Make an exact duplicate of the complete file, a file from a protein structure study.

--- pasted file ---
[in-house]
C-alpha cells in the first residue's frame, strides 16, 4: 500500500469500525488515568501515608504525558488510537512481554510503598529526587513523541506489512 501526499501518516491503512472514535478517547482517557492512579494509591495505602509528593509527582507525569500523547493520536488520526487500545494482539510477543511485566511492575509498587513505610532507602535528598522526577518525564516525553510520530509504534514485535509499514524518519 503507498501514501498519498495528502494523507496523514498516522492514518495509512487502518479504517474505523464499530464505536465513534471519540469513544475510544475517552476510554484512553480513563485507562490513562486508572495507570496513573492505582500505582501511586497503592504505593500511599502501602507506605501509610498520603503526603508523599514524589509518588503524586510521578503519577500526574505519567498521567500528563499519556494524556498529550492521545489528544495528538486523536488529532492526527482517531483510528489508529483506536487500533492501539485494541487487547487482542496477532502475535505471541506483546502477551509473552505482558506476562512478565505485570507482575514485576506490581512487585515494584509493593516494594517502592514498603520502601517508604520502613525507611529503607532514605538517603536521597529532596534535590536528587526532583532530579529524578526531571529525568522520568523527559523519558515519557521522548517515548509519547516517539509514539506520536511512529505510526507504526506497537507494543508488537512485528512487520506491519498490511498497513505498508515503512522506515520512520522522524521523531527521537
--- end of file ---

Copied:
[in-house]
C-alpha cells in the first residue's frame, strides 16, 4: 500500500469500525488515568501515608504525558488510537512481554510503598529526587513523541506489512 501526499501518516491503512472514535478517547482517557492512579494509591495505602509528593509527582507525569500523547493520536488520526487500545494482539510477543511485566511492575509498587513505610532507602535528598522526577518525564516525553510520530509504534514485535509499514524518519 503507498501514501498519498495528502494523507496523514498516522492514518495509512487502518479504517474505523464499530464505536465513534471519540469513544475510544475517552476510554484512553480513563485507562490513562486508572495507570496513573492505582500505582501511586497503592504505593500511599502501602507506605501509610498520603503526603508523599514524589509518588503524586510521578503519577500526574505519567498521567500528563499519556494524556498529550492521545489528544495528538486523536488529532492526527482517531483510528489508529483506536487500533492501539485494541487487547487482542496477532502475535505471541506483546502477551509473552505482558506476562512478565505485570507482575514485576506490581512487585515494584509493593516494594517502592514498603520502601517508604520502613525507611529503607532514605538517603536521597529532596534535590536528587526532583532530579529524578526531571529525568522520568523527559523519558515519557521522548517515548509519547516517539509514539506520536511512529505510526507504526506497537507494543508488537512485528512487520506491519498490511498497513505498508515503512522506515520512520522522524521523531527521537